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Re: Bay Area Museums
TonyTib   8/4/2014 7:09:56 PM
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$7.95 per ticket? That's a bargain!  Of course, I'm in the super-rich, super-expensive Bay Area, but consider this:  if I make 4 trips to the Cal Academy on my pass, I'm still paying more per trip ($50 per visit).

There are some affordable places; for example, Palo Alto has a small museum and zoo (with some smaller animals and a some hands-on stuff) that's based on donations (free, but they recommend a donation -- and I've donated both times I visited).


Around here, the more expensive places tend to have less reciprocity.  For example, with my Oakland Zoo membership, I get half off to the SF Zoo, Happy Hollow Zoo and Park (mini-zoo + kids rides + cool playgrounds), and Aquarium of the Bay, but no discount to the Monterey Bay Aquarium or Cal Academy -- or IIRC, the SJ CDM.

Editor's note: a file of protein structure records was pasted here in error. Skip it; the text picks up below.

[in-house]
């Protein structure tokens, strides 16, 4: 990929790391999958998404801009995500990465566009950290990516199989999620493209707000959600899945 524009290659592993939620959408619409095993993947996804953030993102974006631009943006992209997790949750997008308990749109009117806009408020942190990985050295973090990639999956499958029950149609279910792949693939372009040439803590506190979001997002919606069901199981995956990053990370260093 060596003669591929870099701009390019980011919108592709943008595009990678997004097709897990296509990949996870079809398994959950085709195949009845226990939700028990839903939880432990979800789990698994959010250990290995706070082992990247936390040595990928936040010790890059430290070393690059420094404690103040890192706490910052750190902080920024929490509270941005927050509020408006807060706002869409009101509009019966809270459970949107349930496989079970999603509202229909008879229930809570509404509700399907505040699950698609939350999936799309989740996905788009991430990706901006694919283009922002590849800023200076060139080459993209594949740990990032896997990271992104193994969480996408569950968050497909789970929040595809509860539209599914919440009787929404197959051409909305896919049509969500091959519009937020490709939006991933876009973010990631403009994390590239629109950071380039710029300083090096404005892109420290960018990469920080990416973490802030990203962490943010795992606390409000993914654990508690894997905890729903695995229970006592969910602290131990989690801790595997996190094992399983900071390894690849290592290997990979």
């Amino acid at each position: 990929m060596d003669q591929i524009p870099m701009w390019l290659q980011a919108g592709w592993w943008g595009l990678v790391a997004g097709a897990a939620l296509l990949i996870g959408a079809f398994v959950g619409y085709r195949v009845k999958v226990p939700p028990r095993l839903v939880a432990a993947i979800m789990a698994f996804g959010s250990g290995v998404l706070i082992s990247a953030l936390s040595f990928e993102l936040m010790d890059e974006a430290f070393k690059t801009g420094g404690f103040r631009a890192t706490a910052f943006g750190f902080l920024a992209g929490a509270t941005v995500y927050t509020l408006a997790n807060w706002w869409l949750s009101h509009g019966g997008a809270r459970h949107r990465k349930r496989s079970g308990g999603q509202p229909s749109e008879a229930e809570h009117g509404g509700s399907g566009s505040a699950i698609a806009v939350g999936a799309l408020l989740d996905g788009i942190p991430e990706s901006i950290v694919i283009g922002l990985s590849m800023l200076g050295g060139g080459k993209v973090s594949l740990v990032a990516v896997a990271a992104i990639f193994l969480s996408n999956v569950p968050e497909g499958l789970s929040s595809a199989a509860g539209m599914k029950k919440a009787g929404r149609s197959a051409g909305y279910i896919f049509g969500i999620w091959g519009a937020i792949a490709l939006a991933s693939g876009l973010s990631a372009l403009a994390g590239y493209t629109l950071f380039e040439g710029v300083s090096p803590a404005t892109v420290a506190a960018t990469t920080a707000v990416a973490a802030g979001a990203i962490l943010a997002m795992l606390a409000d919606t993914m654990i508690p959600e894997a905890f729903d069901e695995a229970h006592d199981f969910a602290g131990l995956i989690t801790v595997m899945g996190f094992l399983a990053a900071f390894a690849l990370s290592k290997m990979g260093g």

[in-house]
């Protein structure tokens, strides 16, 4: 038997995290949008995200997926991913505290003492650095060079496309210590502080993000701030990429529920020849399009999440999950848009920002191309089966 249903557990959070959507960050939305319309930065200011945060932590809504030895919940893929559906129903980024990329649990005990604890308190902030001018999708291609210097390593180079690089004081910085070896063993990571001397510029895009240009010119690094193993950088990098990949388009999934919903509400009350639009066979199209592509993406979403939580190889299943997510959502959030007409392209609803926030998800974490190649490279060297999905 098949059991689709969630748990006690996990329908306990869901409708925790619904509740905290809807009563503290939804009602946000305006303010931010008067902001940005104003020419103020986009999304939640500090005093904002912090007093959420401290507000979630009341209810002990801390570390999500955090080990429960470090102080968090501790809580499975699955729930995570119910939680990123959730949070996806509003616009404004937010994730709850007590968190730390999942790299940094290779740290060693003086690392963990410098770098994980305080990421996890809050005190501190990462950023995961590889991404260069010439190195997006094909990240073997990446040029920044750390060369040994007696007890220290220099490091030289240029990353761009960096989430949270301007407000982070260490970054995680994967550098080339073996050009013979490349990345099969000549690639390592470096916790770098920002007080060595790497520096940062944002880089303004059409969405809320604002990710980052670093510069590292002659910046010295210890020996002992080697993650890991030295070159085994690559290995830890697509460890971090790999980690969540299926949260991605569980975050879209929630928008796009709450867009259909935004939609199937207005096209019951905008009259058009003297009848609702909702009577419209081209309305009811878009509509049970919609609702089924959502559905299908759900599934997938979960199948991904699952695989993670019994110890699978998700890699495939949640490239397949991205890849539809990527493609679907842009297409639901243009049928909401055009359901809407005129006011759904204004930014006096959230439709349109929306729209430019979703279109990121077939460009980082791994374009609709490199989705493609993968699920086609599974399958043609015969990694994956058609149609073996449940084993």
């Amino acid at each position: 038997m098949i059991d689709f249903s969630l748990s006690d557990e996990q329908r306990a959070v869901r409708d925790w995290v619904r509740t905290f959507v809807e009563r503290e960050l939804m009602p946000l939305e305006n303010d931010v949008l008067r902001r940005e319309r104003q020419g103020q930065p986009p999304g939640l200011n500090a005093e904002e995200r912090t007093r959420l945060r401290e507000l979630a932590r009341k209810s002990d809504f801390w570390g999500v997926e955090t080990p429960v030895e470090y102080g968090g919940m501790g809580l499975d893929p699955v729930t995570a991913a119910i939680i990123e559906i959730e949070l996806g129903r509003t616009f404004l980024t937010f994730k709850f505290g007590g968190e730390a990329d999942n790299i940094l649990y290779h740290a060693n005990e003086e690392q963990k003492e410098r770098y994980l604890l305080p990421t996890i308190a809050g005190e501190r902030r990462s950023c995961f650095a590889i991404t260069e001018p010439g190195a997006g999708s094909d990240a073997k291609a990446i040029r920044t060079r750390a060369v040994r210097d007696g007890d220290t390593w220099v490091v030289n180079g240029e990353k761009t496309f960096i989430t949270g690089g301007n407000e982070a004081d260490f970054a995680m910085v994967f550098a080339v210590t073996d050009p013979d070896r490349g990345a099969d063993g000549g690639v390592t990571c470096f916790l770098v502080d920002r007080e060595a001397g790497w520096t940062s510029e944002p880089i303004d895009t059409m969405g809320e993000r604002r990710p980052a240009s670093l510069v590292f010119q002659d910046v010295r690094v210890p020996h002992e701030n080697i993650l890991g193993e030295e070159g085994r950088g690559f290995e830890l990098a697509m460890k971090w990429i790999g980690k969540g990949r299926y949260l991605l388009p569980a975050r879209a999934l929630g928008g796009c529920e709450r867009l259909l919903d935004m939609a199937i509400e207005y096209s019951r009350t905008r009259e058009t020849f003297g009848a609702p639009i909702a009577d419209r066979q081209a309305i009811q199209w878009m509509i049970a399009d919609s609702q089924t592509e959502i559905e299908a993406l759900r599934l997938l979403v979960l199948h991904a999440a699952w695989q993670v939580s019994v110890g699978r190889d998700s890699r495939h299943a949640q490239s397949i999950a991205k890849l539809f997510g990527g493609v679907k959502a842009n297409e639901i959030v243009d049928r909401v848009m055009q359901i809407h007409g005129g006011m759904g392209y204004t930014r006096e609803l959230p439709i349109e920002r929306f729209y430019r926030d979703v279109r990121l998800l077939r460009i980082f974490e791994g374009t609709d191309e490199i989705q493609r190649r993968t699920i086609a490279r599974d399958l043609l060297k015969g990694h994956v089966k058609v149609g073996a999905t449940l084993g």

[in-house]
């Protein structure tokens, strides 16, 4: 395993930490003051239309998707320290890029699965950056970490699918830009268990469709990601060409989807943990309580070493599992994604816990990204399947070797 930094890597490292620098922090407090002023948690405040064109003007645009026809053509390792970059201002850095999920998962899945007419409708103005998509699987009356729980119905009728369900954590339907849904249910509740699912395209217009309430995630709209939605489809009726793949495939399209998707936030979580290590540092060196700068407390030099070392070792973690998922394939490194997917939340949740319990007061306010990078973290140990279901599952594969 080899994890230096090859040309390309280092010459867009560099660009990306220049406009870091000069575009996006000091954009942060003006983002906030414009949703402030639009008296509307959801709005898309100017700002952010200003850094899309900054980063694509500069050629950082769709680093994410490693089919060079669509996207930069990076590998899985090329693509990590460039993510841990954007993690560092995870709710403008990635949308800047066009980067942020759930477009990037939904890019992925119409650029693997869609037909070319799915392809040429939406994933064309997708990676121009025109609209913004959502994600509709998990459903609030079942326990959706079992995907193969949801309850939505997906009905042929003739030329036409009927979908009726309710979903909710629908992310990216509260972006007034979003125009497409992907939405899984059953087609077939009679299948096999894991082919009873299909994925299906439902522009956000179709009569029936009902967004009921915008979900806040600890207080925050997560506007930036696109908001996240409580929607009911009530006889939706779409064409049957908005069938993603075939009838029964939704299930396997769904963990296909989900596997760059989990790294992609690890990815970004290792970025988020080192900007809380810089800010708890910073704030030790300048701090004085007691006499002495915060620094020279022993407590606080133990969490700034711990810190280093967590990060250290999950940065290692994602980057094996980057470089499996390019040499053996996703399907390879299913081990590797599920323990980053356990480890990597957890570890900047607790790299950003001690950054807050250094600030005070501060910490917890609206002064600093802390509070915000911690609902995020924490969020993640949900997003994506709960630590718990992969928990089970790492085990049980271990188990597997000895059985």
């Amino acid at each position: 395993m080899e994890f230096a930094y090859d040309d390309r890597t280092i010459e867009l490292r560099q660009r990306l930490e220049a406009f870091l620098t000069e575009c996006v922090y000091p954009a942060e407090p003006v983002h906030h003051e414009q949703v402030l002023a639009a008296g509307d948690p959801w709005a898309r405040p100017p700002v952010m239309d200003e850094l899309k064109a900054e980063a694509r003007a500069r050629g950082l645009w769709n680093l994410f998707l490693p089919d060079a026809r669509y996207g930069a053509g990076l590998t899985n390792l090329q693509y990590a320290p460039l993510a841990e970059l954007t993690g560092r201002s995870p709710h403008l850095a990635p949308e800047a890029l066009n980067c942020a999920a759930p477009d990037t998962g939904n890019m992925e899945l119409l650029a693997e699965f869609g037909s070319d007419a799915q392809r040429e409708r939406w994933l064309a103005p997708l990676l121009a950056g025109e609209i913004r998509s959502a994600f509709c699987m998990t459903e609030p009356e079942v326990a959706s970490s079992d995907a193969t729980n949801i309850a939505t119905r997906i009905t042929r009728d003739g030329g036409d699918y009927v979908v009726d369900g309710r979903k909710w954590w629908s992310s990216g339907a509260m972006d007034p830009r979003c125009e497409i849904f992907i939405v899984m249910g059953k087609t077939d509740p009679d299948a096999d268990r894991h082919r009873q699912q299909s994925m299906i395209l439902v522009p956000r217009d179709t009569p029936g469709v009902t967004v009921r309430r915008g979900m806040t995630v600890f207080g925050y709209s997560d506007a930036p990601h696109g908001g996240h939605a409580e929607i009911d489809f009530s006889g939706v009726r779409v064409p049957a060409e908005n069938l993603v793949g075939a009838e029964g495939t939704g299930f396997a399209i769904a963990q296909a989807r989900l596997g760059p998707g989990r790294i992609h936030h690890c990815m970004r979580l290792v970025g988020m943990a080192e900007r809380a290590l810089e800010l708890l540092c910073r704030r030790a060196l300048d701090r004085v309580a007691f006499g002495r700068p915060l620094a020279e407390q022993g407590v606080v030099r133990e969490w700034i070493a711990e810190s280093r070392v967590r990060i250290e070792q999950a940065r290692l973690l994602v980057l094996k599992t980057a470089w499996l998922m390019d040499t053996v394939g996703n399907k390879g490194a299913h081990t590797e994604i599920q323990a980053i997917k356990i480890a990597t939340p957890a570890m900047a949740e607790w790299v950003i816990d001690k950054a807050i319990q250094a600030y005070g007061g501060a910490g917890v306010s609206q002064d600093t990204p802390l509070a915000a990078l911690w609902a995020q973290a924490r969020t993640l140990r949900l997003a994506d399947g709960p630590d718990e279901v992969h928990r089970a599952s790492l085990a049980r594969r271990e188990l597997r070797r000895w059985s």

tb100
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Re: Bay Area Museums
tb100   8/4/2014 8:30:29 PM
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" (especially since kids get tired pretty quickly: my rule is 2-3 hours max, so 2 visits of 3 hours is much better than 1 visit of 6 hours)"

I used to do what my Father did with me, try to drag my kids through the whole museum "we have to go here, we haven't seen this section yet" and my kids were indeed exhausted after a couple of hours. But they weren't exhausted with the museum--they were exhausted with me.